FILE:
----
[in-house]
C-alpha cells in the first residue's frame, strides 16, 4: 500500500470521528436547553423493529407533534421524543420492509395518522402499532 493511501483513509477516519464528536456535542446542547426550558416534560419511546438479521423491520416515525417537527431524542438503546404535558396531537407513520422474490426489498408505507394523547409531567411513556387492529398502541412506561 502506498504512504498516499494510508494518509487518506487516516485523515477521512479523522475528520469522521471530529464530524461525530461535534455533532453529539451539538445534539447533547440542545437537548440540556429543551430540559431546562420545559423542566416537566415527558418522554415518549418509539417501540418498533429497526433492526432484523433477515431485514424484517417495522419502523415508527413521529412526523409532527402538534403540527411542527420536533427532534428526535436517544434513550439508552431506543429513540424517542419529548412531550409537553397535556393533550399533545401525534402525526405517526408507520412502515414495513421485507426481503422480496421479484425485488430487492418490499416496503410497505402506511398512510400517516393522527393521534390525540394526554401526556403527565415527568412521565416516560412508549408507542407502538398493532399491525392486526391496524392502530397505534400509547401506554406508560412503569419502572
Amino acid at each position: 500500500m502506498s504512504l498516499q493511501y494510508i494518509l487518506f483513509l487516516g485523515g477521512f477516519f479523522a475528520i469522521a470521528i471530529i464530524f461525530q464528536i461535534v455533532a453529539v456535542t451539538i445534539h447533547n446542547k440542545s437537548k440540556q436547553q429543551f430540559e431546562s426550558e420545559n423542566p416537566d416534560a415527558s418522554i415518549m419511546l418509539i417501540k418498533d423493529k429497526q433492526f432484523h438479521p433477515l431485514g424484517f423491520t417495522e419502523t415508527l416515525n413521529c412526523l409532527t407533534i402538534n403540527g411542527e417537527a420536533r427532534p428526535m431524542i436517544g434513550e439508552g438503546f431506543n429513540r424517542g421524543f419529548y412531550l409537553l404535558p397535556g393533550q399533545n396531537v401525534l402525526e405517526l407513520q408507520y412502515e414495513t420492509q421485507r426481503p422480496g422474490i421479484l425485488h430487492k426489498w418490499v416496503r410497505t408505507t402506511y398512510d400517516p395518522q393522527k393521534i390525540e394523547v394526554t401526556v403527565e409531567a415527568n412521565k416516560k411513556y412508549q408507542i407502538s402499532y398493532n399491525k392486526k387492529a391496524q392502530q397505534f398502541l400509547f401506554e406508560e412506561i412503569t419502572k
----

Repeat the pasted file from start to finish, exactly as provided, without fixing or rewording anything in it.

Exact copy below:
[in-house]
C-alpha cells in the first residue's frame, strides 16, 4: 500500500470521528436547553423493529407533534421524543420492509395518522402499532 493511501483513509477516519464528536456535542446542547426550558416534560419511546438479521423491520416515525417537527431524542438503546404535558396531537407513520422474490426489498408505507394523547409531567411513556387492529398502541412506561 502506498504512504498516499494510508494518509487518506487516516485523515477521512479523522475528520469522521471530529464530524461525530461535534455533532453529539451539538445534539447533547440542545437537548440540556429543551430540559431546562420545559423542566416537566415527558418522554415518549418509539417501540418498533429497526433492526432484523433477515431485514424484517417495522419502523415508527413521529412526523409532527402538534403540527411542527420536533427532534428526535436517544434513550439508552431506543429513540424517542419529548412531550409537553397535556393533550399533545401525534402525526405517526408507520412502515414495513421485507426481503422480496421479484425485488430487492418490499416496503410497505402506511398512510400517516393522527393521534390525540394526554401526556403527565415527568412521565416516560412508549408507542407502538398493532399491525392486526391496524392502530397505534400509547401506554406508560412503569419502572
Amino acid at each position: 500500500m502506498s504512504l498516499q493511501y494510508i494518509l487518506f483513509l487516516g485523515g477521512f477516519f479523522a475528520i469522521a470521528i471530529i464530524f461525530q464528536i461535534v455533532a453529539v456535542t451539538i445534539h447533547n446542547k440542545s437537548k440540556q436547553q429543551f430540559e431546562s426550558e420545559n423542566p416537566d416534560a415527558s418522554i415518549m419511546l418509539i417501540k418498533d423493529k429497526q433492526f432484523h438479521p433477515l431485514g424484517f423491520t417495522e419502523t415508527l416515525n413521529c412526523l409532527t407533534i402538534n403540527g411542527e417537527a420536533r427532534p428526535m431524542i436517544g434513550e439508552g438503546f431506543n429513540r424517542g421524543f419529548y412531550l409537553l404535558p397535556g393533550q399533545n396531537v401525534l402525526e405517526l407513520q408507520y412502515e414495513t420492509q421485507r426481503p422480496g422474490i421479484l425485488h430487492k426489498w418490499v416496503r410497505t408505507t402506511y398512510d400517516p395518522q393522527k393521534i390525540e394523547v394526554t401526556v403527565e409531567a415527568n412521565k416516560k411513556y412508549q408507542i407502538s402499532y398493532n399491525k392486526k387492529a391496524q392502530q397505534f398502541l400509547f401506554e406508560e412506561i412503569t419502572k